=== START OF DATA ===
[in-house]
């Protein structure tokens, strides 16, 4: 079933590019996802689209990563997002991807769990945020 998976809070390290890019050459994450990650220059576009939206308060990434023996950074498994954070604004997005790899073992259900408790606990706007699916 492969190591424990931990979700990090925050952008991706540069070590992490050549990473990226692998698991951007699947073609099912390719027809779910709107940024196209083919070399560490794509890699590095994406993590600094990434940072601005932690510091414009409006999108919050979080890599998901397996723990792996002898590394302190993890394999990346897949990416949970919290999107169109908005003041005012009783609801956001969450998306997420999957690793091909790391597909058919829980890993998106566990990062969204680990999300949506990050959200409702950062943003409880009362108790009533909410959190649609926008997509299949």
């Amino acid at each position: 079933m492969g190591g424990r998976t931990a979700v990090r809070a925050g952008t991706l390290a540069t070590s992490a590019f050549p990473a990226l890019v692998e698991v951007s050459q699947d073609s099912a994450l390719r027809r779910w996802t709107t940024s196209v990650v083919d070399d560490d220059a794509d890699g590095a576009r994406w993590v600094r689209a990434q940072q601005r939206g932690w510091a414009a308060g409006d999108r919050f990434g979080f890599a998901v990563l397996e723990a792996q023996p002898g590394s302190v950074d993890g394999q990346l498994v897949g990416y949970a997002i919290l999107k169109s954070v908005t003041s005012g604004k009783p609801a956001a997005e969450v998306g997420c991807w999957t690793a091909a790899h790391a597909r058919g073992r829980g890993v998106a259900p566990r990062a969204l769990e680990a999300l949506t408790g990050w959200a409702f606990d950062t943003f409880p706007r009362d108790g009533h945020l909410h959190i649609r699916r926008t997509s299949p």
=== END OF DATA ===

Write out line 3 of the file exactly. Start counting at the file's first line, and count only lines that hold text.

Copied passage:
């Amino acid at each position: 079933m492969g190591g424990r998976t931990a979700v990090r809070a925050g952008t991706l390290a540069t070590s992490a590019f050549p990473a990226l890019v692998e698991v951007s050459q699947d073609s099912a994450l390719r027809r779910w996802t709107t940024s196209v990650v083919d070399d560490d220059a794509d890699g590095a576009r994406w993590v600094r689209a990434q940072q601005r939206g932690w510091a414009a308060g409006d999108r919050f990434g979080f890599a998901v990563l397996e723990a792996q023996p002898g590394s302190v950074d993890g394999q990346l498994v897949g990416y949970a997002i919290l999107k169109s954070v908005t003041s005012g604004k009783p609801a956001a997005e969450v998306g997420c991807w999957t690793a091909a790899h790391a597909r058919g073992r829980g890993v998106a259900p566990r990062a969204l769990e680990a999300l949506t408790g990050w959200a409702f606990d950062t943003f409880p706007r009362d108790g009533h945020l909410h959190i649609r699916r926008t997509s299949p």